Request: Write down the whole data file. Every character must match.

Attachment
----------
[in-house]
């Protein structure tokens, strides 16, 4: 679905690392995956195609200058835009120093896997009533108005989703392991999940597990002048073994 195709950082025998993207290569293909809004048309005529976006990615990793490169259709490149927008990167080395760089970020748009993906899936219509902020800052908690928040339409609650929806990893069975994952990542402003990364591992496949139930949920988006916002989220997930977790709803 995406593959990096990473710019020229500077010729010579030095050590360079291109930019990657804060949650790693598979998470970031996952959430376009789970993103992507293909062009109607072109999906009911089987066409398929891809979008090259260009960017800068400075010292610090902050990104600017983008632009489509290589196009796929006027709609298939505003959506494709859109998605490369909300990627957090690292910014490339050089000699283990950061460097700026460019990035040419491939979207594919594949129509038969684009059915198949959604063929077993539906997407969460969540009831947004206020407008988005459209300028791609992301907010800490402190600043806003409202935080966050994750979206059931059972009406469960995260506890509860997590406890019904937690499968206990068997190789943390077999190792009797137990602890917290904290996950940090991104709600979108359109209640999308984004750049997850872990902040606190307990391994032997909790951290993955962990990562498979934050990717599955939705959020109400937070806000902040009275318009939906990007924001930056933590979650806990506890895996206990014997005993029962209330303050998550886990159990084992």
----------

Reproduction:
[in-house]
């Protein structure tokens, strides 16, 4: 679905690392995956195609200058835009120093896997009533108005989703392991999940597990002048073994 195709950082025998993207290569293909809004048309005529976006990615990793490169259709490149927008990167080395760089970020748009993906899936219509902020800052908690928040339409609650929806990893069975994952990542402003990364591992496949139930949920988006916002989220997930977790709803 995406593959990096990473710019020229500077010729010579030095050590360079291109930019990657804060949650790693598979998470970031996952959430376009789970993103992507293909062009109607072109999906009911089987066409398929891809979008090259260009960017800068400075010292610090902050990104600017983008632009489509290589196009796929006027709609298939505003959506494709859109998605490369909300990627957090690292910014490339050089000699283990950061460097700026460019990035040419491939979207594919594949129509038969684009059915198949959604063929077993539906997407969460969540009831947004206020407008988005459209300028791609992301907010800490402190600043806003409202935080966050994750979206059931059972009406469960995260506890509860997590406890019904937690499968206990068997190789943390077999190792009797137990602890917290904290996950940090991104709600979108359109209640999308984004750049997850872990902040606190307990391994032997909790951290993955962990990562498979934050990717599955939705959020109400937070806000902040009275318009939906990007924001930056933590979650806990506890895996206990014997005993029962209330303050998550886990159990084992």